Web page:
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Go native with iPhone development

Baby steps

Designing a Defense for Mobile Applications

Hands on I'll admit it. I'm an unashamed fan of the iPhone. I had an unlocked device in the UK running on my cheapskate Vodafone tariff before November's official launch.

From a developer perspective my real interest is in being able to create native iPhone applications. I emphasize native. There's plenty of information around on how to build web-based applications, but I'm talking about native-code executables.

Apple is expected to release an iPhone SDK after this week's Macworld, San Francisco, California, but until then, we have to resort to experimentation that's not officially sanctioned by Apple and relying on knowledge you've gleaned from iPhone-related sites.

In lieu of the full SDK and an open environment, I've taken a look at the first steps you can take building and deploying a native iPhone application.

Under the hood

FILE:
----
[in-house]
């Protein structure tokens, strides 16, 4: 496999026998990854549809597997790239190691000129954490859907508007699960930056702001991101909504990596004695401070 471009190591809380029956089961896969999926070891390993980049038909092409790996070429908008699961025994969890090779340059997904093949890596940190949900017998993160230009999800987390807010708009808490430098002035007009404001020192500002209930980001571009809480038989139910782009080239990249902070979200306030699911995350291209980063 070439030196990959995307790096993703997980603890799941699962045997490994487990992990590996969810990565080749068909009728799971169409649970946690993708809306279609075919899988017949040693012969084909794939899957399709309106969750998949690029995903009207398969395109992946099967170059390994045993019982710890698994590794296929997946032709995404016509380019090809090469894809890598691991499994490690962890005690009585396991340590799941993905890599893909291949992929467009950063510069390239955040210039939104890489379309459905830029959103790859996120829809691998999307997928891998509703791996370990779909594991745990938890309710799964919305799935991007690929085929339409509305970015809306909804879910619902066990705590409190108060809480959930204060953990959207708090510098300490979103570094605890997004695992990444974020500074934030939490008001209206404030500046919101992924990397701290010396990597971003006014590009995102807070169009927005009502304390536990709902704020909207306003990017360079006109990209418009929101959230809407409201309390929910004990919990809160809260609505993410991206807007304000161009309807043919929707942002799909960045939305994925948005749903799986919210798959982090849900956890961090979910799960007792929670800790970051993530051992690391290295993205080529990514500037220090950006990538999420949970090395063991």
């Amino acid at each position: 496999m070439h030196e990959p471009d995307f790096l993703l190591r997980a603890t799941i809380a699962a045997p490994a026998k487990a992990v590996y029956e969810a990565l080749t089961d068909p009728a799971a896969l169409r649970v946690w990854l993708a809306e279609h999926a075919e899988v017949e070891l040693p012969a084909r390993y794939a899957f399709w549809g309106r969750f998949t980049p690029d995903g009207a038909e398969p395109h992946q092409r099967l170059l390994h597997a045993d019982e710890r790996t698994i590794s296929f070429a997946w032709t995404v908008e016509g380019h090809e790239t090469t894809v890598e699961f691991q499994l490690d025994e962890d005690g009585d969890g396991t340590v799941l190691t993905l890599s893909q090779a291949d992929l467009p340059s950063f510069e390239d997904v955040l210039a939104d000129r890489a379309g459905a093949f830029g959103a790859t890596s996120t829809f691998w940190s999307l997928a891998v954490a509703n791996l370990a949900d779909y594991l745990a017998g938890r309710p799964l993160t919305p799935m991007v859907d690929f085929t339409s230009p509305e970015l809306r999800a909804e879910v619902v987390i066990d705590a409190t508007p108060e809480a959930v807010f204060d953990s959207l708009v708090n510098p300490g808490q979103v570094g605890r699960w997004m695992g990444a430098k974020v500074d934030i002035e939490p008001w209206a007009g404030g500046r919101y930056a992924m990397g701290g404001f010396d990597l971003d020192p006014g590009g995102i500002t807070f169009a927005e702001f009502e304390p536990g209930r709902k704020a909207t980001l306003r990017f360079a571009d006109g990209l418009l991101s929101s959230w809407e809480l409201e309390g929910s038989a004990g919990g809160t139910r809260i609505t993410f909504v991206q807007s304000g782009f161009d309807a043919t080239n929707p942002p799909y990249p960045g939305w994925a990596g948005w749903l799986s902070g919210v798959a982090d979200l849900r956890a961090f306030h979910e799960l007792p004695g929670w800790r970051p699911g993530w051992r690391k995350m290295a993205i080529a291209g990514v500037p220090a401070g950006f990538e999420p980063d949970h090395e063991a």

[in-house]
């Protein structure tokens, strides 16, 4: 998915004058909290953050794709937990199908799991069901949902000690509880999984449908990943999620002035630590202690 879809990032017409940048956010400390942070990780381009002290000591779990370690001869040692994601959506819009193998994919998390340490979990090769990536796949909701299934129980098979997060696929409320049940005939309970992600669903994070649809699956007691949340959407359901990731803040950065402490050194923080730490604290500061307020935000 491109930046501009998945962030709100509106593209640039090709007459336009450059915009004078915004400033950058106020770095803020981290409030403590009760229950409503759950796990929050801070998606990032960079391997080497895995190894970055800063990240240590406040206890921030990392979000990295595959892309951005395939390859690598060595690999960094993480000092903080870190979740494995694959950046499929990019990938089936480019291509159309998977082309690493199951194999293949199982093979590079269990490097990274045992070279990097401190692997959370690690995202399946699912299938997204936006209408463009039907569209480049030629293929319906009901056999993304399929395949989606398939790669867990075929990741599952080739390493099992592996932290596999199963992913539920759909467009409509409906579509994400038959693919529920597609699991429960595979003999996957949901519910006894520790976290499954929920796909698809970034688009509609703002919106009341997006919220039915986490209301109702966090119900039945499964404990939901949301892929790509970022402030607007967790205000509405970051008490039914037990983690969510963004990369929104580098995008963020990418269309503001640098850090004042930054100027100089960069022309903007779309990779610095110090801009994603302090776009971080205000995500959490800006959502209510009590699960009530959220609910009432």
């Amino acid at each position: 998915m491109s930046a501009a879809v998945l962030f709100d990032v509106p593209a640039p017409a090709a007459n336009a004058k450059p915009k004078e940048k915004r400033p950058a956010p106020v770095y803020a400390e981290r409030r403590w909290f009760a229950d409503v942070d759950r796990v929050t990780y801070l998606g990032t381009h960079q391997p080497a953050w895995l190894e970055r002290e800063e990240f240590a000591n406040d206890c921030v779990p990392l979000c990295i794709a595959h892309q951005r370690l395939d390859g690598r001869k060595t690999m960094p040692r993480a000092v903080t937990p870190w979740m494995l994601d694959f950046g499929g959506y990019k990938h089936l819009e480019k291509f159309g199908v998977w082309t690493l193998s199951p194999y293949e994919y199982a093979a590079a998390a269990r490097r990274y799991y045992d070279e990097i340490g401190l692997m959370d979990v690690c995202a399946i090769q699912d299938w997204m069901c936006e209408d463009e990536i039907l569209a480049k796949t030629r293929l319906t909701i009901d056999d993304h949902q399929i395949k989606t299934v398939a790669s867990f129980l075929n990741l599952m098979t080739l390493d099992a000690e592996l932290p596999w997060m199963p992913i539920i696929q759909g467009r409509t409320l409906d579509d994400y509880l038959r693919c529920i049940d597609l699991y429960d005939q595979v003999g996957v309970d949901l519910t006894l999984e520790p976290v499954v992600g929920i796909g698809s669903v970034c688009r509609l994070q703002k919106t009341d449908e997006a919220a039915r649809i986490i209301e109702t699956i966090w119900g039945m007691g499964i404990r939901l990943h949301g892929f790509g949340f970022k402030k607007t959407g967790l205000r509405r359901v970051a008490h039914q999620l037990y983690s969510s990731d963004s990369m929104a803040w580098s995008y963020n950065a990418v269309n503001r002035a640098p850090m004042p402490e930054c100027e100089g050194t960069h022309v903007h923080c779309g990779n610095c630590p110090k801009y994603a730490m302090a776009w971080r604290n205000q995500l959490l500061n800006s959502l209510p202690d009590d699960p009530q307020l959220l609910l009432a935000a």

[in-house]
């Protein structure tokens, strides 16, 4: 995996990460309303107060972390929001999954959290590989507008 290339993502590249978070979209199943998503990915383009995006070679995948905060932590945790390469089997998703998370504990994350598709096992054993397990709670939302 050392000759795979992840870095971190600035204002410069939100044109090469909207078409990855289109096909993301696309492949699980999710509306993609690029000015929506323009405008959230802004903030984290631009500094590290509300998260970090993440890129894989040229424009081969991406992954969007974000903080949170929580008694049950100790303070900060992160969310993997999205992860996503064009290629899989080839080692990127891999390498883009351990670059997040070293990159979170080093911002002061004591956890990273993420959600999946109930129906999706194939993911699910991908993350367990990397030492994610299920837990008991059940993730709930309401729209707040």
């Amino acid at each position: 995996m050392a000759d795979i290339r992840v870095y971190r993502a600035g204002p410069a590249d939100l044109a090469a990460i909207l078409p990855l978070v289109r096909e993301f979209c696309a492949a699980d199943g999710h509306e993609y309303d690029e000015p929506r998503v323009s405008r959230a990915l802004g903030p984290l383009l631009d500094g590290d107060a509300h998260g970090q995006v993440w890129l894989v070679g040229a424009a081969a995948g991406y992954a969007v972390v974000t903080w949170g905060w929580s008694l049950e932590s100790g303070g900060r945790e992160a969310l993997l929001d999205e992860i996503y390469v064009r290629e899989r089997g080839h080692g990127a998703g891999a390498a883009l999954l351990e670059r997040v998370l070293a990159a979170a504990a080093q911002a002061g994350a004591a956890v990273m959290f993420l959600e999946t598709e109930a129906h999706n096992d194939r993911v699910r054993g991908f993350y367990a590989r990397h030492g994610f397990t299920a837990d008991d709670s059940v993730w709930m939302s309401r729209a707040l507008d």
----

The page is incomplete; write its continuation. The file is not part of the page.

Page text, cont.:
The Mac has two principal class libraries - Foundation and AppKit. Authored in Objective-C (for the most part) these provide the architectural bedrock on which Cocoa programming is done. On the iPhone, the counterpart libraries are called CoreFoundation and UIKit. There are, in fact, a whole slew of other frameworks present on both platforms. This includes the recently introduced LayerKit.framework, also known as Core Animation on Leopard. In fact the UIView class - the equivalent of NSView - has layer support built right into it.

Before you can start creating iPhone applications, you need an appropriate toolchain. If you're not familiar with the concept, suffice to say that a toolchain encompasses the compiler, linker, assembler, header files, and the static and shared libraries needed to build an executable for a particular platform. The unofficial iPhone toolchain is based around the GNU tools, and it's a certainty that whatever Apple come ups with, the same will be true there. This is because Apple's development tools already use the GNU stuff.

You can configure xCode for iPhone development but I decided against that. Instead, I used the Cygwin tools; a Linux-style environment, based around the GNU toolset, but running under Windows. This might seem an eclectic way of doing things, but there's method in my madness.

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